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Biological Research

versión impresa ISSN 0716-9760

Biol. Res. v.39 n.1 Santiago  2006

http://dx.doi.org/10.4067/S0716-97602006000100023 

 

Biol Res 39: 195-197, 2006

POSTER PRESENTATION - SHORT COMMUNICATION

Heme oxygenase 1 overexpression increases iron fluxes in Caco-2 cells

MARÍA JOSE MENDIBURO, SEBASTIÁN FLORES, FERNANDO PIZARRO and MIGUEL ARREDONDO

Micronutrient Laboratory, Nutrition and Food Technology Institute, Universidad de Chile, Santiago, Chile

Dirección para Correspondencia


ABSTRACT

Heme oxygenase-1 is a microsomal enzyme that, when induced by stress, protects the cells from oxidative injury. Heme oxygenase-1 participates in the cleavage of the heme ring producing biliverdin, CO and ferrous Fe. The released Fe becomes part of intracellular Fe pool and can be stored in ferritin or released by an iron exporter. The mechanism by which heme enters cells is not completely understood, although it had been suggested that it might be internalized by an endocytosis process. In this study, we expressed a full-length Heme oxygenase-1 cDNA in Caco-2 cells and measured intracellular iron content, heme-iron uptake and transport and immunolocalization of heme oxygenase-1 in these cells. We found that heme oxygenase-1 expressing cells showed increased apical heme iron uptake and transepithelial transport when compared to control cells. These results suggested that heme oxygenase-1 mediates heme iron influx and efflux in intestinal cells.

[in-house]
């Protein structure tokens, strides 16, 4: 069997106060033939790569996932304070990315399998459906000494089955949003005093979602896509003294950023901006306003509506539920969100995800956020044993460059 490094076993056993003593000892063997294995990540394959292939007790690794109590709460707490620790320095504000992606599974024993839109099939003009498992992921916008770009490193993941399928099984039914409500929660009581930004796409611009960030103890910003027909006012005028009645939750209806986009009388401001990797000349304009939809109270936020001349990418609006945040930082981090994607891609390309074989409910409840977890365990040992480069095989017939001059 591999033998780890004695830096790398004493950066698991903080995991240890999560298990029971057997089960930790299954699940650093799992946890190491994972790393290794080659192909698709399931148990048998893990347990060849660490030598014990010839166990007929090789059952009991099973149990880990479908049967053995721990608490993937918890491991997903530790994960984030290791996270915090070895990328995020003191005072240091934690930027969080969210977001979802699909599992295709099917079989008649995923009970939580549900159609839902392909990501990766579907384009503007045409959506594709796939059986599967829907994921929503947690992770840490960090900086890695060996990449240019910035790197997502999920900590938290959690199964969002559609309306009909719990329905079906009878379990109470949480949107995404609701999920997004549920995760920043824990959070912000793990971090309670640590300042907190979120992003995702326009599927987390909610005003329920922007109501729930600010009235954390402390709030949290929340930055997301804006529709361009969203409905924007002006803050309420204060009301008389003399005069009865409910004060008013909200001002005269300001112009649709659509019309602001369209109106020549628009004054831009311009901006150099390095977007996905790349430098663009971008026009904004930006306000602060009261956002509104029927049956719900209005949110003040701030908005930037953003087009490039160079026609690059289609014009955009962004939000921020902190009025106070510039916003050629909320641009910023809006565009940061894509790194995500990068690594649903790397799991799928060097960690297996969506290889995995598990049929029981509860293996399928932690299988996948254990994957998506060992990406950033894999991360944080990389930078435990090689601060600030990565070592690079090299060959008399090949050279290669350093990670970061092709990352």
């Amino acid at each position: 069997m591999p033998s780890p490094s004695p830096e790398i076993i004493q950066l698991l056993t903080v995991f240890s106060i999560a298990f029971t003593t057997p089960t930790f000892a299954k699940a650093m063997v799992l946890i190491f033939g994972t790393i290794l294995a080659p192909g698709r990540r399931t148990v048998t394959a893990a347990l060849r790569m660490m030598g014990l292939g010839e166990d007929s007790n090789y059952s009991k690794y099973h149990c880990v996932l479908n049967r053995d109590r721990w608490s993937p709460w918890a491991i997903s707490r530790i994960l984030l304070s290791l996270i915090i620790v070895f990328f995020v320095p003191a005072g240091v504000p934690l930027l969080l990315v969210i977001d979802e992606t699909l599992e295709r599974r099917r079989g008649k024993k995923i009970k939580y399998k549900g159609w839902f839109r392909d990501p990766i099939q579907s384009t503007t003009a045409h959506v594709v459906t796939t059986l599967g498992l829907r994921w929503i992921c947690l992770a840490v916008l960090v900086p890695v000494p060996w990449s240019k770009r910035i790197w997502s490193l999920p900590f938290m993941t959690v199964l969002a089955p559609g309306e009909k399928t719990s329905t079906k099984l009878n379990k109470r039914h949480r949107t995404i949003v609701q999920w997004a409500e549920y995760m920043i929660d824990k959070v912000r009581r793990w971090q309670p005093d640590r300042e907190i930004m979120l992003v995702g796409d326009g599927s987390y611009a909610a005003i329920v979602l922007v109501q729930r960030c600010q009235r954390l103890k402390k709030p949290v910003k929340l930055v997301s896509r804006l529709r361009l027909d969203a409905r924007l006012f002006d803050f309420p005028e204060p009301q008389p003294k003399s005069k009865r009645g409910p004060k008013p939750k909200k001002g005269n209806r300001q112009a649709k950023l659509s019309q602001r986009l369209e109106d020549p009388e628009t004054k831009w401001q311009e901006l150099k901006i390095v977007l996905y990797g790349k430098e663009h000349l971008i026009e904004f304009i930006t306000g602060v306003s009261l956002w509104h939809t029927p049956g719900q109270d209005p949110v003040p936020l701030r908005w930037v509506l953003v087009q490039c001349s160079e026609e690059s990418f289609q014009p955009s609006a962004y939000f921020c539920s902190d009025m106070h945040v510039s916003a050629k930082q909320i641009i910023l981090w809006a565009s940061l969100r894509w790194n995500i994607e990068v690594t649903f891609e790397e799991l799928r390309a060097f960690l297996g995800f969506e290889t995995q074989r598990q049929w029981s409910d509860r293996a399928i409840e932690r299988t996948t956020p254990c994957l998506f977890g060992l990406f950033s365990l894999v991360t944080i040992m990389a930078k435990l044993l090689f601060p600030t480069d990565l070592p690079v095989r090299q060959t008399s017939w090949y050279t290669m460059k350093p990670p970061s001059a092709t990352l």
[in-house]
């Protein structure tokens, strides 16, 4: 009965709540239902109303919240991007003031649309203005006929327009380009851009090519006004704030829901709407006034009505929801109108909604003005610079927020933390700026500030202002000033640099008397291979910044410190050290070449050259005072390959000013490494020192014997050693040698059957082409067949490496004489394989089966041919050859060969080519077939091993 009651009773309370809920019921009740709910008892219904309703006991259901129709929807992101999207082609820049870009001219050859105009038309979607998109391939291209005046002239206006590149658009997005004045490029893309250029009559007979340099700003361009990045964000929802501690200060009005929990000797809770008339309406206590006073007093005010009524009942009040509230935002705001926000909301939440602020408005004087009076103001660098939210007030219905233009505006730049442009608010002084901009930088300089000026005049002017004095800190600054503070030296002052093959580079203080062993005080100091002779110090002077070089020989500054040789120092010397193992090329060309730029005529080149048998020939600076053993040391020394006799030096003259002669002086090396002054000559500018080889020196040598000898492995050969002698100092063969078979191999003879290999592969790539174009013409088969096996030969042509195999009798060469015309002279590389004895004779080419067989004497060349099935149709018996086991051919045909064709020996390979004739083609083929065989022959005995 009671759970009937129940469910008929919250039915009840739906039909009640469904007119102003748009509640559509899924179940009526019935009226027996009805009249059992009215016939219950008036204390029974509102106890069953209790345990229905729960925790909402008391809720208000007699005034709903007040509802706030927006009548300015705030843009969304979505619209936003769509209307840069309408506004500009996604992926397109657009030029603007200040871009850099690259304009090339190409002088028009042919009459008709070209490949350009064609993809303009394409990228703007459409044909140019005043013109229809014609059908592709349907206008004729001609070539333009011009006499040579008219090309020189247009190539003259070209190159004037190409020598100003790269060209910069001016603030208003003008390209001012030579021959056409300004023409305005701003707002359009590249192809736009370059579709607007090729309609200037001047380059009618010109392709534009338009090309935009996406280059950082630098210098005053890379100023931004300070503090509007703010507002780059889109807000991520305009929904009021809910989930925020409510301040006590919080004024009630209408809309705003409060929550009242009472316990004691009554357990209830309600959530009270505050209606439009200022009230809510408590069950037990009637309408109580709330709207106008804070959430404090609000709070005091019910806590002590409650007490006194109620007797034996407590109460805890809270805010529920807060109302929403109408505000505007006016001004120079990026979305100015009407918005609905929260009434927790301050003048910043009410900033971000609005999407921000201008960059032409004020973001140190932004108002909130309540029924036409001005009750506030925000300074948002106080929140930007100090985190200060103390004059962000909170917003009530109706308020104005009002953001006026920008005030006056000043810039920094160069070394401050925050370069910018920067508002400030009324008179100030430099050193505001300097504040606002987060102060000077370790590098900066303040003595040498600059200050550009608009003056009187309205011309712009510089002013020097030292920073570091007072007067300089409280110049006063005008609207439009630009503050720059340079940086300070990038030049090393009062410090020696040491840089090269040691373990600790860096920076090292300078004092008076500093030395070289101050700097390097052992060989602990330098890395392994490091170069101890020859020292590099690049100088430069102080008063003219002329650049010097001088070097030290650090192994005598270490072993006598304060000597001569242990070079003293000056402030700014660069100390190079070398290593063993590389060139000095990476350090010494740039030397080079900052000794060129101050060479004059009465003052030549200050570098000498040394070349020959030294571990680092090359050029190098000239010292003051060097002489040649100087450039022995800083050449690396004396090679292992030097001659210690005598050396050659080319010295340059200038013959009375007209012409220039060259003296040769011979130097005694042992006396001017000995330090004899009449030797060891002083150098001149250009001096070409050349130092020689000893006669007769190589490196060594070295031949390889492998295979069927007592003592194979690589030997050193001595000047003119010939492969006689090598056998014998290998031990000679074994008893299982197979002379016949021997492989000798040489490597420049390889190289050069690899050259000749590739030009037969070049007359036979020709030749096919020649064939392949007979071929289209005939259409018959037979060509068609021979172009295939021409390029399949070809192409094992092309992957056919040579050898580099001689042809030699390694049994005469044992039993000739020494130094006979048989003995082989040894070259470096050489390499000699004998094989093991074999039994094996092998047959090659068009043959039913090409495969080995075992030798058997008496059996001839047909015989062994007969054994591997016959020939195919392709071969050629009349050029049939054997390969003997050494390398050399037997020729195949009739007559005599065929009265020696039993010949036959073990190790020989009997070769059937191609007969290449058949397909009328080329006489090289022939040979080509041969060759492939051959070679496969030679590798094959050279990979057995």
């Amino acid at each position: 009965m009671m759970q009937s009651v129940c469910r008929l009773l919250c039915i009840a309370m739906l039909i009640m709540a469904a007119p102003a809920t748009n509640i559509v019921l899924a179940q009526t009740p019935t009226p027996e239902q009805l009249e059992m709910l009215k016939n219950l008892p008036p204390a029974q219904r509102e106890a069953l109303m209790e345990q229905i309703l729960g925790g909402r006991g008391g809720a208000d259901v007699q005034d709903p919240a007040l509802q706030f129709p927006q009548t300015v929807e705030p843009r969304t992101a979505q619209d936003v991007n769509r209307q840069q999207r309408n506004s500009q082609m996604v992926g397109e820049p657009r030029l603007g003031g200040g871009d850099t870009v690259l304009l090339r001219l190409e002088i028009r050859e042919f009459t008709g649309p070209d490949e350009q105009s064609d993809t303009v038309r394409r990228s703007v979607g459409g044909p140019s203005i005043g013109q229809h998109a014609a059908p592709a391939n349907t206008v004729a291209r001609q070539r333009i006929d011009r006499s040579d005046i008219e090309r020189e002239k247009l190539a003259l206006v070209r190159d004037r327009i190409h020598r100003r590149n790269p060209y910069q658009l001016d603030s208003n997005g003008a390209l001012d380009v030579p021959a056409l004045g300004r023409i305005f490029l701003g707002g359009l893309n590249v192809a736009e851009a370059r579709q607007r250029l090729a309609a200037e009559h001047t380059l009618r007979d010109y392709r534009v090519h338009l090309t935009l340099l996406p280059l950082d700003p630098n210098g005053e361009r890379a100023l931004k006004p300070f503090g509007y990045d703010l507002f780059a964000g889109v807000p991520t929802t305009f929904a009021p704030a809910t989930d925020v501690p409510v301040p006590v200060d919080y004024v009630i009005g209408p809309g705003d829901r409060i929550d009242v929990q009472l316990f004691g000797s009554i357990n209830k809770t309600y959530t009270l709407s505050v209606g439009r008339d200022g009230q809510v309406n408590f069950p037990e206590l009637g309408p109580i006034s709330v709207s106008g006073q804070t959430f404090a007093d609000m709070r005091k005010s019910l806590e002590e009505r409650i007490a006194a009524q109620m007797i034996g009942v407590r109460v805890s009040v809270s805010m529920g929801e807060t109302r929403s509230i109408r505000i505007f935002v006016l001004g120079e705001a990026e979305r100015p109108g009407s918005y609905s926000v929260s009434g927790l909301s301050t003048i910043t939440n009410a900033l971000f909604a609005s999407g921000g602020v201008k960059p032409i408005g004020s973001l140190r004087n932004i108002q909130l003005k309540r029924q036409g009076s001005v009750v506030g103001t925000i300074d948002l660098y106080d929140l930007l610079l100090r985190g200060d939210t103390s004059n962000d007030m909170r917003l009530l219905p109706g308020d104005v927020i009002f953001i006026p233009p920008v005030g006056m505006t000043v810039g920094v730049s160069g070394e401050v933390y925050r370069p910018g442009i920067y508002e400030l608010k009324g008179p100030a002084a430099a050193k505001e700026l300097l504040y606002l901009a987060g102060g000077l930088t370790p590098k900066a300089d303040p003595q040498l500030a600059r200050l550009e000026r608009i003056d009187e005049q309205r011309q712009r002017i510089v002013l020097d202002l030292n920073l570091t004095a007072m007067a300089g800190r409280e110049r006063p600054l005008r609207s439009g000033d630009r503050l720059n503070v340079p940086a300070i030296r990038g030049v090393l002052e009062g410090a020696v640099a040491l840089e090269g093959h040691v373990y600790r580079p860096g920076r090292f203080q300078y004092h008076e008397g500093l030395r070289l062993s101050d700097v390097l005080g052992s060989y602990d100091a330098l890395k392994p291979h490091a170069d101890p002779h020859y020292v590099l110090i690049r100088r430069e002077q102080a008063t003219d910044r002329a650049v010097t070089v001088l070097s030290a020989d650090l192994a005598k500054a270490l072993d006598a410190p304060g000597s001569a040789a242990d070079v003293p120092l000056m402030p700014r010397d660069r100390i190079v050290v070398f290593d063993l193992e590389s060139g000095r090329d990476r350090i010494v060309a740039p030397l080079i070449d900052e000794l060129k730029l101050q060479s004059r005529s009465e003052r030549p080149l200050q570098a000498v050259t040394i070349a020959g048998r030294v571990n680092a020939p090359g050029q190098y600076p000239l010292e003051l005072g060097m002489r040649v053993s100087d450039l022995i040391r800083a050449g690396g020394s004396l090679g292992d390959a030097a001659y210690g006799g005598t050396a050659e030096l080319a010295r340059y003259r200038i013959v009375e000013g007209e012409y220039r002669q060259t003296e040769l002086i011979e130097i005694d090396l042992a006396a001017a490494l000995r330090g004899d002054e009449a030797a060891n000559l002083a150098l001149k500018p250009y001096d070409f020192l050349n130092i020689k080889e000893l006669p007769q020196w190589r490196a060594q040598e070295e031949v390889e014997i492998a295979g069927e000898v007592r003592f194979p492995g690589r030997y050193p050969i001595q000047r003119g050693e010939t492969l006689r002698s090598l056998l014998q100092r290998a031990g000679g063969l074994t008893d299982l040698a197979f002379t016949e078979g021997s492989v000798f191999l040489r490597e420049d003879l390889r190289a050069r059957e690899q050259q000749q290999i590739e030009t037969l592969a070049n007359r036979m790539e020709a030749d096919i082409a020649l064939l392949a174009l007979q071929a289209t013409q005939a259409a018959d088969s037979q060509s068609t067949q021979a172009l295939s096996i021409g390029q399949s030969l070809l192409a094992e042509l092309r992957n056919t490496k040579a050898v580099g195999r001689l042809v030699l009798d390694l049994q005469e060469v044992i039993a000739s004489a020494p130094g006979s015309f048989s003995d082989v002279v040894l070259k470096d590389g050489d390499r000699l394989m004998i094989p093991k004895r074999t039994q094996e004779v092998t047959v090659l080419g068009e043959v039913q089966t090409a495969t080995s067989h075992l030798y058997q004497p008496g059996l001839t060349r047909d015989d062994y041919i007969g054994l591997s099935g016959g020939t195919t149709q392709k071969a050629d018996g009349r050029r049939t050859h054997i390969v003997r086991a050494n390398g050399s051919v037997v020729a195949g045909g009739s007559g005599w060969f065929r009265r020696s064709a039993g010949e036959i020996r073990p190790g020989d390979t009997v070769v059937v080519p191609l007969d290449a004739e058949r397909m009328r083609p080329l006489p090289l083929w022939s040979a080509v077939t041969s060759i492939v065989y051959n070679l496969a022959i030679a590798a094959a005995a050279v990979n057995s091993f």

Key terms: iron, heme, heme oxygenase, Caco-2 cells


INTRODUCTION

Heme oxygenase-1 (HO1) is a microsomal enzyme that, when induced by stress, protects the cells from oxidative injury (Poss and Tonegawa, 1997a). HO1 participates in the cleavage of the heme ring producing biliverdin, CO and ferrous Fe. The released Fe becomes part of intracellular Fe pool and can be stored in ferritin or released by an iron exporter. The mechanism by which heme enters cells is not completely understood. It has been suggested that it might be internalized by an endocytosis process (Worthington et al., 2001). In mice lacking a functional HO1, it was shown that this enzyme is necessary for cellular iron efflux (Poss and Tonegewa, 1997b; Ferris et al., 1999). Since HO1 is not an iron transport protein, the mechanism by which HO1 activity modulates cellular iron efflux remains unknown. In this study, we cloned a full-length HO1 cDNA, expressed it in Caco-2 cells, and measured intracellular iron content, iron transport and HO1 immunolocalization in these cells.

RESULTS

HO1 sub-cellular localization changes in cells overexpressing HO1. The internal distribution of HO1 was determined by immunofluorescence in stable clones of Caco-2 cells transfected with the pcDNA3.1 vector (control cells) or with pcDNA3.1-HO1 (HO1 cells). In control cells, the distribution of HO1 is mainly perinuclear (Fig. 1A). However, in HO1 cells, the expression of HO1 was higher and also detected at a peripheral compartment (Fig. 1B).

Figure 1: HO1 detection by immunofluorescence in Caco-2 cells. Control (A) or HO1-transfected cells (B) were fixed, permeabilized and incubated with anti-HO1 (1: 100, Santa Cruz Biotechnology) followed with incubation with anti-IgG-Alexa 498. Cells were then observed by confocal microscopy. 1: HO1 fluorescence; 2: phase contrast of the same fields.